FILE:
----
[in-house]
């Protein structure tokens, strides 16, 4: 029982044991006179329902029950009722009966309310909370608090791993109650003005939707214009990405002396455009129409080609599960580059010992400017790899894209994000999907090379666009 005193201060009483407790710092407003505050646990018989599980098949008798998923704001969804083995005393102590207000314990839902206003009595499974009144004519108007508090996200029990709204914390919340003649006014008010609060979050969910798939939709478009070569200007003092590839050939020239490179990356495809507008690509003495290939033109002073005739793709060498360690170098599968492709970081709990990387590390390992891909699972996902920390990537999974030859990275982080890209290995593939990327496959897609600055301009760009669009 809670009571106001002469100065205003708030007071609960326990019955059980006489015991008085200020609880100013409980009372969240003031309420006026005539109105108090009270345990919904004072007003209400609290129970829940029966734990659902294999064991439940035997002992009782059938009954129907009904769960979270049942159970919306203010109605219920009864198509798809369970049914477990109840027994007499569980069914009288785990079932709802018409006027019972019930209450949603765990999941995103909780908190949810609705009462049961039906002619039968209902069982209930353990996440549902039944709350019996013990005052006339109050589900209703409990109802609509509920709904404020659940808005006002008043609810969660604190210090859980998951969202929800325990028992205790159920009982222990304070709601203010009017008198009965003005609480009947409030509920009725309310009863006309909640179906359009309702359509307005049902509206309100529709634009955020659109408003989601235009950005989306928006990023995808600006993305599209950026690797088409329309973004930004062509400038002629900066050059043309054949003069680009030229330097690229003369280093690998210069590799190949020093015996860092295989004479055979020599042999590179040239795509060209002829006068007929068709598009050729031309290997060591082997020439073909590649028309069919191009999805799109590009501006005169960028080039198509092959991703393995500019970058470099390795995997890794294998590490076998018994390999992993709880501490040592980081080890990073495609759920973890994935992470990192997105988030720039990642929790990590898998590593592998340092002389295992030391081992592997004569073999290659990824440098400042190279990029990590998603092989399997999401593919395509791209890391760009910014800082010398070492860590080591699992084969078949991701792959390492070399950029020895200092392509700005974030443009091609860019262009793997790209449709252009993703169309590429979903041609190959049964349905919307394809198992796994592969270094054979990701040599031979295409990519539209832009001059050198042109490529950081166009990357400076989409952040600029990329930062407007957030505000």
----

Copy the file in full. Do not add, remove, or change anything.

[in-house]
């Protein structure tokens, strides 16, 4: 029982044991006179329902029950009722009966309310909370608090791993109650003005939707214009990405002396455009129409080609599960580059010992400017790899894209994000999907090379666009 005193201060009483407790710092407003505050646990018989599980098949008798998923704001969804083995005393102590207000314990839902206003009595499974009144004519108007508090996200029990709204914390919340003649006014008010609060979050969910798939939709478009070569200007003092590839050939020239490179990356495809507008690509003495290939033109002073005739793709060498360690170098599968492709970081709990990387590390390992891909699972996902920390990537999974030859990275982080890209290995593939990327496959897609600055301009760009669009 809670009571106001002469100065205003708030007071609960326990019955059980006489015991008085200020609880100013409980009372969240003031309420006026005539109105108090009270345990919904004072007003209400609290129970829940029966734990659902294999064991439940035997002992009782059938009954129907009904769960979270049942159970919306203010109605219920009864198509798809369970049914477990109840027994007499569980069914009288785990079932709802018409006027019972019930209450949603765990999941995103909780908190949810609705009462049961039906002619039968209902069982209930353990996440549902039944709350019996013990005052006339109050589900209703409990109802609509509920709904404020659940808005006002008043609810969660604190210090859980998951969202929800325990028992205790159920009982222990304070709601203010009017008198009965003005609480009947409030509920009725309310009863006309909640179906359009309702359509307005049902509206309100529709634009955020659109408003989601235009950005989306928006990023995808600006993305599209950026690797088409329309973004930004062509400038002629900066050059043309054949003069680009030229330097690229003369280093690998210069590799190949020093015996860092295989004479055979020599042999590179040239795509060209002829006068007929068709598009050729031309290997060591082997020439073909590649028309069919191009999805799109590009501006005169960028080039198509092959991703393995500019970058470099390795995997890794294998590490076998018994390999992993709880501490040592980081080890990073495609759920973890994935992470990192997105988030720039990642929790990590898998590593592998340092002389295992030391081992592997004569073999290659990824440098400042190279990029990590998603092989399997999401593919395509791209890391760009910014800082010398070492860590080591699992084969078949991701792959390492070399950029020895200092392509700005974030443009091609860019262009793997790209449709252009993703169309590429979903041609190959049964349905919307394809198992796994592969270094054979990701040599031979295409990519539209832009001059050198042109490529950081166009990357400076989409952040600029990329930062407007957030505000």